A Detention Should Not Mean Public Humiliation

Student Opinion

When students break school rules by cutting class or being disruptive, the administration responds by giving those students detention. It appears to be a fair punishment. But these students do not always consider that their punishment will be supplemented by a little bit of public humiliation. The students will be reminded by name of their detention during the afternoon announcements for their teachers and classmates to hear. Any student would feel like a criminal after this embarrassing public pronouncement of guilt.

The administration might argue that announcing the detentions is the most efficient way to remind students at the end of the day, but this claim ignores the basic rights to privacy and courtesy that all students deserve, no matter what infractions they have committed. Everyone knows what it means to have your name called over the afternoon announcements; the message is not discreet. In addition, the embarrassment is more likely to build resentment than to deter anyone from breaking a rule. Efficiency is not a replacement for courtesy.

Teachers do not reprimand students for failing to turn in an assignment in front of the entire class. They deal with the problem in private rather than alienating the student by making a personal issue public. Why is it unacceptable for teachers to embarrass students in front of 30 classmates but nobody questions it when the administration embarrasses students in front of the entire school?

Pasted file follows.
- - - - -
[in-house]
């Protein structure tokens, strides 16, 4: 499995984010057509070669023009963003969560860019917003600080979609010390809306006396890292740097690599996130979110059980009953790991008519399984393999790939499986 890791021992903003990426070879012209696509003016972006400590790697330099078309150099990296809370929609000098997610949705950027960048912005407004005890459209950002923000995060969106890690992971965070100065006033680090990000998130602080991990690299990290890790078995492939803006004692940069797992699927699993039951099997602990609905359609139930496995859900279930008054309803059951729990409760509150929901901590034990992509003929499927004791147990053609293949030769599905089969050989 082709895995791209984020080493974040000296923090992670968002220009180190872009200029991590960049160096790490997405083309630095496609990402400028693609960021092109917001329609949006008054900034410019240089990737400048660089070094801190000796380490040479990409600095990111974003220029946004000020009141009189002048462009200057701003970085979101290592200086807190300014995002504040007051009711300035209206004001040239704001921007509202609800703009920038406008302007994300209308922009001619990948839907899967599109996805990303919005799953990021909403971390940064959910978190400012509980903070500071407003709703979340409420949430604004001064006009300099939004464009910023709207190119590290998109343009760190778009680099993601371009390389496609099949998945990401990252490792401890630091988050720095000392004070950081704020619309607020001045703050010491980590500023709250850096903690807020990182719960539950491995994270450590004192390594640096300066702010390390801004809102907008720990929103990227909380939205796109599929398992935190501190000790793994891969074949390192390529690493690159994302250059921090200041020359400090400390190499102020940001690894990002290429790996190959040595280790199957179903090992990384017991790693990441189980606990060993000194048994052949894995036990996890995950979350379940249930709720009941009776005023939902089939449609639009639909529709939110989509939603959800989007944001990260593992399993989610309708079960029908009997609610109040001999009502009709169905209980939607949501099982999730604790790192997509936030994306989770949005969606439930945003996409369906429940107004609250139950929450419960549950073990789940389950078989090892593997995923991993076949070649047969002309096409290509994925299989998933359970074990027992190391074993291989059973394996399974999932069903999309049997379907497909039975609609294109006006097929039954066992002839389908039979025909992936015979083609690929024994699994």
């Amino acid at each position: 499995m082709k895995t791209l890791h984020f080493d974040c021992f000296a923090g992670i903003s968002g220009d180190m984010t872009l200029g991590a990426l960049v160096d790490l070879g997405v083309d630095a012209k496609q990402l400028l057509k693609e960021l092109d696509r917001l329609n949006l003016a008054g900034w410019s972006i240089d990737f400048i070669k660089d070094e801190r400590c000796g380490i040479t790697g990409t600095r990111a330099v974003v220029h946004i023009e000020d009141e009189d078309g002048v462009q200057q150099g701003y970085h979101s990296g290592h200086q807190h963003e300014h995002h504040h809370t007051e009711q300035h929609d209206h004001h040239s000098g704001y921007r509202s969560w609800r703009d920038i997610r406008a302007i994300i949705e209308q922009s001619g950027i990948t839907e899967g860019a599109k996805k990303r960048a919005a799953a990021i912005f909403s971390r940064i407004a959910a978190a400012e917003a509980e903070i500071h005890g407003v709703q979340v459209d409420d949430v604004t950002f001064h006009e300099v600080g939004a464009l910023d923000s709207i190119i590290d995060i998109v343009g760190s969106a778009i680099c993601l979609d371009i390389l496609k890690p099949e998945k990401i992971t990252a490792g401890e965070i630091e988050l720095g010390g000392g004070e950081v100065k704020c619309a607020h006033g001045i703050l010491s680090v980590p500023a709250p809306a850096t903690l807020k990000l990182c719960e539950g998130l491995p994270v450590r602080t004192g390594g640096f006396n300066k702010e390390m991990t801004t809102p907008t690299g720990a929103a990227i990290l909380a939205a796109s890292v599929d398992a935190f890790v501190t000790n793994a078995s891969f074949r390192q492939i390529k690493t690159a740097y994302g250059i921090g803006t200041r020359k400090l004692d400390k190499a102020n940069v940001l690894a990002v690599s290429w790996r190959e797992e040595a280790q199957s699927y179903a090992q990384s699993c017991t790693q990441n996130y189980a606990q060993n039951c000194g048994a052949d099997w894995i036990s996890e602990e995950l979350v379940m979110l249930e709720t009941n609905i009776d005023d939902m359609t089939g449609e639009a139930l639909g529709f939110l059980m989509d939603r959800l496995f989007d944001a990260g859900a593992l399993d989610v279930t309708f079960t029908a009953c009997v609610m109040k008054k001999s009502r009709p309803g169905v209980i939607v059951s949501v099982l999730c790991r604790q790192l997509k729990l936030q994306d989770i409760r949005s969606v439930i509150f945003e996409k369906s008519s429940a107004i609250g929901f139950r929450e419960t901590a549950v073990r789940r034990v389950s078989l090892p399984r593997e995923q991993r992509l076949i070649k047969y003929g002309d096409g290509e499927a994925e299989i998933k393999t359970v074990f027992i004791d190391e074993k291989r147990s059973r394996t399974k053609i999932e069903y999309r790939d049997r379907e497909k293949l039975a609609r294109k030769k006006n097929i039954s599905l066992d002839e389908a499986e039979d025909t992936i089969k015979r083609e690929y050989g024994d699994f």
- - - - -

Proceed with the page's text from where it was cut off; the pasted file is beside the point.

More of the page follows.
A simple solution to the problem would be to hand out detention notices in person at the end of the day. Students would be reminded in a much more subtle manner. This would not entirely eliminate the problem because the students’ classmates would see them being handed the notice, but it would certainly lessen the degree to which the students are publicly humiliated.

This problem comes down to the way Wilde Lake should treat its students: as people, not as criminals to be reformed. Does having a phone out one too many times warrant humiliating a ninth grader as he is trying to fit in and make friends in high school?  Does being late to first period justify damaging an eleventh grader’s reputation in the eyes of her teacher as she is preparing to ask for a recommendation letter? The answer is no. Reminding students of their detentions privately is an act of courtesy that will go a long way towards civility at Wilde Lake.

The Paw Print is published by the Journalism class. The views expressed are not necessarily those of the staff, the students, the administrators, or the school board. Letters to the Editors are encouraged. The Paw Print reserves the right to edit any submissions.